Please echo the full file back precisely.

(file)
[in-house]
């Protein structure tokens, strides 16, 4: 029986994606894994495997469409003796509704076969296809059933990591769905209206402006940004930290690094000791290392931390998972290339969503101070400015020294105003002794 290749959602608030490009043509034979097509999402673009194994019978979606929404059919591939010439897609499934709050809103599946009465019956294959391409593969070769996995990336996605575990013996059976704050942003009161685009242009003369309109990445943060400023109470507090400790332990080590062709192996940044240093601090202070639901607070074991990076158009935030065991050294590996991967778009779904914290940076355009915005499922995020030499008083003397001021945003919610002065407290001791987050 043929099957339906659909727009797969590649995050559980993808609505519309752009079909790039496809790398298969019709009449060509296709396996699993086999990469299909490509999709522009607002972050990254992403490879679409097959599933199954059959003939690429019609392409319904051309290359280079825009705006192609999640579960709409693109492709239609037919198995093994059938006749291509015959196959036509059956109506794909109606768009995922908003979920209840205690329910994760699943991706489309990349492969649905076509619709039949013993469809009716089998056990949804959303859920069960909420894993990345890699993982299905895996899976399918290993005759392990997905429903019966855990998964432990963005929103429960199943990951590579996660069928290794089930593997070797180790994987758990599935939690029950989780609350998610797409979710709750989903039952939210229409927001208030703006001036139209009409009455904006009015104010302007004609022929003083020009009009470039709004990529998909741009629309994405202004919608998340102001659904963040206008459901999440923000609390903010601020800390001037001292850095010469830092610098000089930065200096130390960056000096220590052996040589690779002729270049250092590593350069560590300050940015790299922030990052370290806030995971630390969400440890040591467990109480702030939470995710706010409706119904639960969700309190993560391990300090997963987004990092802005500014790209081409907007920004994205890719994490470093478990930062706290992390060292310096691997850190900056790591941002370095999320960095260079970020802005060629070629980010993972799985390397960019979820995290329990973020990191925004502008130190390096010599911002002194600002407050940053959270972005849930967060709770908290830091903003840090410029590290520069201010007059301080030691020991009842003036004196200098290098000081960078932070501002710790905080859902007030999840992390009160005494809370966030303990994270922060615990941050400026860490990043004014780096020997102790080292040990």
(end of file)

[in-house]
């Protein structure tokens, strides 16, 4: 029986994606894994495997469409003796509704076969296809059933990591769905209206402006940004930290690094000791290392931390998972290339969503101070400015020294105003002794 290749959602608030490009043509034979097509999402673009194994019978979606929404059919591939010439897609499934709050809103599946009465019956294959391409593969070769996995990336996605575990013996059976704050942003009161685009242009003369309109990445943060400023109470507090400790332990080590062709192996940044240093601090202070639901607070074991990076158009935030065991050294590996991967778009779904914290940076355009915005499922995020030499008083003397001021945003919610002065407290001791987050 043929099957339906659909727009797969590649995050559980993808609505519309752009079909790039496809790398298969019709009449060509296709396996699993086999990469299909490509999709522009607002972050990254992403490879679409097959599933199954059959003939690429019609392409319904051309290359280079825009705006192609999640579960709409693109492709239609037919198995093994059938006749291509015959196959036509059956109506794909109606768009995922908003979920209840205690329910994760699943991706489309990349492969649905076509619709039949013993469809009716089998056990949804959303859920069960909420894993990345890699993982299905895996899976399918290993005759392990997905429903019966855990998964432990963005929103429960199943990951590579996660069928290794089930593997070797180790994987758990599935939690029950989780609350998610797409979710709750989903039952939210229409927001208030703006001036139209009409009455904006009015104010302007004609022929003083020009009009470039709004990529998909741009629309994405202004919608998340102001659904963040206008459901999440923000609390903010601020800390001037001292850095010469830092610098000089930065200096130390960056000096220590052996040589690779002729270049250092590593350069560590300050940015790299922030990052370290806030995971630390969400440890040591467990109480702030939470995710706010409706119904639960969700309190993560391990300090997963987004990092802005500014790209081409907007920004994205890719994490470093478990930062706290992390060292310096691997850190900056790591941002370095999320960095260079970020802005060629070629980010993972799985390397960019979820995290329990973020990191925004502008130190390096010599911002002194600002407050940053959270972005849930967060709770908290830091903003840090410029590290520069201010007059301080030691020991009842003036004196200098290098000081960078932070501002710790905080859902007030999840992390009160005494809370966030303990994270922060615990941050400026860490990043004014780096020997102790080292040990």